A Naples charterboat captain faces federal human-smuggling charges after Customs and Border Protection Air and Marine Operations agents found 11 people from three different countries below the deck of his boat, which broke down and floated in Tavernier Creek on Sunday afternoon.
This was the second human-smuggling bust that day for the Key Largo-based CBP crew. They caught a go-fast boat smuggling more than 30 Cuban nationals about 500 yards off the gated Ocean Reef Club subdivision on North Key Largo early Sunday.
Another smaller group of migrants also was caught Sunday at the nearby Black Point Marina in south Miami-Dade County.
A Customs boat on routine patrol came across an inboard center console boat with Richard Karl Mork, 64, at the helm, at around 3 p.m. Sunday.
Never miss a local story.
As agents boarded the boat, two people on personal watercraft approached, each carrying two cans of gasoline on the backs of their vessels, according to a March 14 criminal complaint filed in U.S. District Court by an agent with U.S. Homeland Security Investigations, the lead agency on all three cases.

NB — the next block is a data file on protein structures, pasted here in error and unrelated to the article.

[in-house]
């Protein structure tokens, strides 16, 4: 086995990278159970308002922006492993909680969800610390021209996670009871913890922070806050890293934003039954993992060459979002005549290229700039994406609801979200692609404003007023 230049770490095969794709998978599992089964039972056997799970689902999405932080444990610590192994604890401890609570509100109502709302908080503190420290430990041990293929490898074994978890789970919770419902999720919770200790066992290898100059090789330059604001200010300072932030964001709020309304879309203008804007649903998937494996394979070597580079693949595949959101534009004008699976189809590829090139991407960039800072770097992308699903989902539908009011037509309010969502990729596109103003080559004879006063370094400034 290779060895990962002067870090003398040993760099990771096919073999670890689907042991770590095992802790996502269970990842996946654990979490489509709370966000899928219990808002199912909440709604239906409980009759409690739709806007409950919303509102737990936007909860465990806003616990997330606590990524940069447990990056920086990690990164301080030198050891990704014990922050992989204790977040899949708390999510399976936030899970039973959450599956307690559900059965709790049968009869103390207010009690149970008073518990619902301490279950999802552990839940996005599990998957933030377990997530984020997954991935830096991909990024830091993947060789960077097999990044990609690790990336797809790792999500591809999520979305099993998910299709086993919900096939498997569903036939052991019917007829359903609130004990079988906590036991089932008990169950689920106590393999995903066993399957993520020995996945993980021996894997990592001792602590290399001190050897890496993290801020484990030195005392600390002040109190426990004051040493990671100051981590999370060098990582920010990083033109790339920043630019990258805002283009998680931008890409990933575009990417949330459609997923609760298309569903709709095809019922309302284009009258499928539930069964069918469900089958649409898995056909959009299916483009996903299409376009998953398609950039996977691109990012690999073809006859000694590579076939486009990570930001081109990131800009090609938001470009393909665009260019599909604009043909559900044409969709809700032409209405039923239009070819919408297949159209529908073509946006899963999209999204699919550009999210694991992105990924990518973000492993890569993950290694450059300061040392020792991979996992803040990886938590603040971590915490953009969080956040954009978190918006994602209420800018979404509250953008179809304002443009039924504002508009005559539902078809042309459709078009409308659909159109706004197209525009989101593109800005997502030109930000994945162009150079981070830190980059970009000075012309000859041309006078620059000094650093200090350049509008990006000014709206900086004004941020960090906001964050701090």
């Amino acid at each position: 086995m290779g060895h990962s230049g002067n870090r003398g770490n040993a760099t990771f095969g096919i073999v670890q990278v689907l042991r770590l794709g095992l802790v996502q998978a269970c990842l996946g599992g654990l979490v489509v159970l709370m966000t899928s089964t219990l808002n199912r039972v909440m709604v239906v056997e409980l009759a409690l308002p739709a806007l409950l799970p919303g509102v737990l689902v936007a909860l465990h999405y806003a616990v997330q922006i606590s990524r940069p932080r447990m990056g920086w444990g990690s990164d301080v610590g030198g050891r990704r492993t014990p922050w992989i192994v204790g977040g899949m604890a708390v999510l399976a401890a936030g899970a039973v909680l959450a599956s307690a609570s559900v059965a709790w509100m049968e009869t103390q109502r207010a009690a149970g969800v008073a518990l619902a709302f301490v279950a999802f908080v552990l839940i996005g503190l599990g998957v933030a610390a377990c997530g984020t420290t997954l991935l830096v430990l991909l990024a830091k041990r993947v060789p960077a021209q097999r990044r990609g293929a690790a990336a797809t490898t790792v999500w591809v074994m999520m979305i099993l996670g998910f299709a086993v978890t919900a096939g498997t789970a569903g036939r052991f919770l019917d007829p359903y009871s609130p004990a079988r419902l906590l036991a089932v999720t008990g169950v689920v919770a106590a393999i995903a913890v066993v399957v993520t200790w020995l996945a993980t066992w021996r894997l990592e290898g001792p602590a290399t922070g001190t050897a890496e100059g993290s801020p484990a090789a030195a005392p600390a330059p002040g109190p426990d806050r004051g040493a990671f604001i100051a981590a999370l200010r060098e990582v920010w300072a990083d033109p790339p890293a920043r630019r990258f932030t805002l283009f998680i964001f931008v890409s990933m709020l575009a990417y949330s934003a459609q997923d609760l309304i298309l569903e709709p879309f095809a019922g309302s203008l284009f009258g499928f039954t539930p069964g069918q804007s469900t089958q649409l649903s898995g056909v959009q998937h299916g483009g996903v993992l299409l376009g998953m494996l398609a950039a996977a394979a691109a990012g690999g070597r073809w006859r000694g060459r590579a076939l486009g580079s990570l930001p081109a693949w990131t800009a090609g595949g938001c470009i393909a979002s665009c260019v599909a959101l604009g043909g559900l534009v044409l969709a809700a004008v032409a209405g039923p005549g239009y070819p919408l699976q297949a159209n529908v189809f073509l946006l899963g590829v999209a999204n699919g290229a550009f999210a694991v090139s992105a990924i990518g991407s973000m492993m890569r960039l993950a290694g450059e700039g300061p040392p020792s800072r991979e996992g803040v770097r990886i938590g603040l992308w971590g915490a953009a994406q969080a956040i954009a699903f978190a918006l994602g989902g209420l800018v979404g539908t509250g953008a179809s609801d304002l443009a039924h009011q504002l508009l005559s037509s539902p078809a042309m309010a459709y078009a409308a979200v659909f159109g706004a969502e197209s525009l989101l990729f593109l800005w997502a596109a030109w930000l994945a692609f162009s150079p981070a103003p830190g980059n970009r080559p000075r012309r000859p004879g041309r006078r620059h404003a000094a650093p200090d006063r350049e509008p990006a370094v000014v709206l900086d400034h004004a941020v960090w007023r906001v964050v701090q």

Mork told the agents he ran out of fuel and asked the PWC operators to get him gasoline from shore.
Below deck of the vessel, named “Scout” and homeported in Lake Forest, Ill., the Customs agents found 11 people, including two unaccompanied children, the complaint states. Other than Mork, none of the passengers had status in the United States, nor permission to be in the country.
The group reportedly included six Jamaicans, four Haitians and one Bahamian. Agents transferred them to a U.S. Coast Guard cutter to be processed.
After agents read Mork his rights, he told them he picked the people up in Bimini in the Bahamas. His destination was not mentioned in the complaint, but he ran out of fuel about two nautical miles off Tavernier in the Upper Keys.
Mork knew his passengers were not legally allowed to enter the United States, HSI Special Agent Kelly Jacobs Jr. wrote in the affidavit..